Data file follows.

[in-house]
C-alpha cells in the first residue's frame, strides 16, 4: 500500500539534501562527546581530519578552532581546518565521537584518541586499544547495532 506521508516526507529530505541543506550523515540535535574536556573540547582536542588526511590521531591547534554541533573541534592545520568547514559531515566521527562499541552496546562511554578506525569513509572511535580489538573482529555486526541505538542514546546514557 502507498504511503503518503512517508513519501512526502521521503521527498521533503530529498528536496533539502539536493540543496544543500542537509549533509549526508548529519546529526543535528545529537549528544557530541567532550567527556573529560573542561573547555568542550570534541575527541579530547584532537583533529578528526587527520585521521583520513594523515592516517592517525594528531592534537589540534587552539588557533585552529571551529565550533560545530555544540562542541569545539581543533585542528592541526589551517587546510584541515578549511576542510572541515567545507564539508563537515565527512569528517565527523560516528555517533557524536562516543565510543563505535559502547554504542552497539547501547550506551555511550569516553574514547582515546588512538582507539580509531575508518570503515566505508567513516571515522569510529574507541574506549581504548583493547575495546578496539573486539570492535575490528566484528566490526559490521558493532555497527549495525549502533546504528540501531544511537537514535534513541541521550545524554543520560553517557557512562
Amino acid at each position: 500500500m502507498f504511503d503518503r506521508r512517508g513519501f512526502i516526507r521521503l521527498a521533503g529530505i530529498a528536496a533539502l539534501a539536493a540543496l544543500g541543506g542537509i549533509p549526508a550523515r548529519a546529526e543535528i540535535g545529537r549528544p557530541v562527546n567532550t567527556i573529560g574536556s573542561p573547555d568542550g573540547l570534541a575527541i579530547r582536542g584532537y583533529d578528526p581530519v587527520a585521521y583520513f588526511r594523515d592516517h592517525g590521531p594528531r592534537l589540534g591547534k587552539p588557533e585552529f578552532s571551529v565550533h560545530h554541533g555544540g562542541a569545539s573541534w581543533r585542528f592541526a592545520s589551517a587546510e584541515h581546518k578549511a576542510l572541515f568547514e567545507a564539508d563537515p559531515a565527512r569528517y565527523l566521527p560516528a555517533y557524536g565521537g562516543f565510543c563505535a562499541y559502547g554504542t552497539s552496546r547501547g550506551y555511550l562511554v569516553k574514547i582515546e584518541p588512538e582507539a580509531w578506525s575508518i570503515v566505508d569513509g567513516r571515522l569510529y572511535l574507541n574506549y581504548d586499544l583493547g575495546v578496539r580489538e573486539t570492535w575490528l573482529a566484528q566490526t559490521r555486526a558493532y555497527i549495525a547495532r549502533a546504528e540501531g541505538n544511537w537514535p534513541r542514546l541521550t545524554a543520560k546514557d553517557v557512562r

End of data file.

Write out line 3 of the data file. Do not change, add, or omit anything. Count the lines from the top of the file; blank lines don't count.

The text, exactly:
Amino acid at each position: 500500500m502507498f504511503d503518503r506521508r512517508g513519501f512526502i516526507r521521503l521527498a521533503g529530505i530529498a528536496a533539502l539534501a539536493a540543496l544543500g541543506g542537509i549533509p549526508a550523515r548529519a546529526e543535528i540535535g545529537r549528544p557530541v562527546n567532550t567527556i573529560g574536556s573542561p573547555d568542550g573540547l570534541a575527541i579530547r582536542g584532537y583533529d578528526p581530519v587527520a585521521y583520513f588526511r594523515d592516517h592517525g590521531p594528531r592534537l589540534g591547534k587552539p588557533e585552529f578552532s571551529v565550533h560545530h554541533g555544540g562542541a569545539s573541534w581543533r585542528f592541526a592545520s589551517a587546510e584541515h581546518k578549511a576542510l572541515f568547514e567545507a564539508d563537515p559531515a565527512r569528517y565527523l566521527p560516528a555517533y557524536g565521537g562516543f565510543c563505535a562499541y559502547g554504542t552497539s552496546r547501547g550506551y555511550l562511554v569516553k574514547i582515546e584518541p588512538e582507539a580509531w578506525s575508518i570503515v566505508d569513509g567513516r571515522l569510529y572511535l574507541n574506549y581504548d586499544l583493547g575495546v578496539r580489538e573486539t570492535w575490528l573482529a566484528q566490526t559490521r555486526a558493532y555497527i549495525a547495532r549502533a546504528e540501531g541505538n544511537w537514535p534513541r542514546l541521550t545524554a543520560k546514557d553517557v557512562r